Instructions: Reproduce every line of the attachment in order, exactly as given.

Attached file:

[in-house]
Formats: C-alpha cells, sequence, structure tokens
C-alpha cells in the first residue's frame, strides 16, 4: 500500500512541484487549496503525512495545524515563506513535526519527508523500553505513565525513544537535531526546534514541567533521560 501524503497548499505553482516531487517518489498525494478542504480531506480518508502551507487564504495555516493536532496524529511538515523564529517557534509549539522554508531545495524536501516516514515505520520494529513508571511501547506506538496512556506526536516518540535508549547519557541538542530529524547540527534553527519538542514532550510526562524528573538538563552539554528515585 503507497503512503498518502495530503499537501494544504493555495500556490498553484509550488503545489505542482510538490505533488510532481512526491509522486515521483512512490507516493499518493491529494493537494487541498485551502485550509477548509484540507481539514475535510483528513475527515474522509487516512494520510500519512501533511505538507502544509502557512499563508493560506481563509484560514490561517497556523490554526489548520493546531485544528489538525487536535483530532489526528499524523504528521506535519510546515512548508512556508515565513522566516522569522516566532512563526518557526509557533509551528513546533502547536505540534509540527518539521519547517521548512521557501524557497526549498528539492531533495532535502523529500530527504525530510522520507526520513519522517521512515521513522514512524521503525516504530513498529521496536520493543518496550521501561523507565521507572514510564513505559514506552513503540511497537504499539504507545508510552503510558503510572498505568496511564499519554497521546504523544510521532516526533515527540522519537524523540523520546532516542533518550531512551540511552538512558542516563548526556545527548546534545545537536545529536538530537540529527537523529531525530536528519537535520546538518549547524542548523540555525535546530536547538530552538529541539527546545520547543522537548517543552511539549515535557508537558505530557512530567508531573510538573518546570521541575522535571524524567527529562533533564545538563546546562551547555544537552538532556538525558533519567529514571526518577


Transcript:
[in-house]
Formats: C-alpha cells, sequence, structure tokens
C-alpha cells in the first residue's frame, strides 16, 4: 500500500512541484487549496503525512495545524515563506513535526519527508523500553505513565525513544537535531526546534514541567533521560 501524503497548499505553482516531487517518489498525494478542504480531506480518508502551507487564504495555516493536532496524529511538515523564529517557534509549539522554508531545495524536501516516514515505520520494529513508571511501547506506538496512556506526536516518540535508549547519557541538542530529524547540527534553527519538542514532550510526562524528573538538563552539554528515585 503507497503512503498518502495530503499537501494544504493555495500556490498553484509550488503545489505542482510538490505533488510532481512526491509522486515521483512512490507516493499518493491529494493537494487541498485551502485550509477548509484540507481539514475535510483528513475527515474522509487516512494520510500519512501533511505538507502544509502557512499563508493560506481563509484560514490561517497556523490554526489548520493546531485544528489538525487536535483530532489526528499524523504528521506535519510546515512548508512556508515565513522566516522569522516566532512563526518557526509557533509551528513546533502547536505540534509540527518539521519547517521548512521557501524557497526549498528539492531533495532535502523529500530527504525530510522520507526520513519522517521512515521513522514512524521503525516504530513498529521496536520493543518496550521501561523507565521507572514510564513505559514506552513503540511497537504499539504507545508510552503510558503510572498505568496511564499519554497521546504523544510521532516526533515527540522519537524523540523520546532516542533518550531512551540511552538512558542516563548526556545527548546534545545537536545529536538530537540529527537523529531525530536528519537535520546538518549547524542548523540555525535546530536547538530552538529541539527546545520547543522537548517543552511539549515535557508537558505530557512530567508531573510538573518546570521541575522535571524524567527529562533533564545538563546546562551547555544537552538532556538525558533519567529514571526518577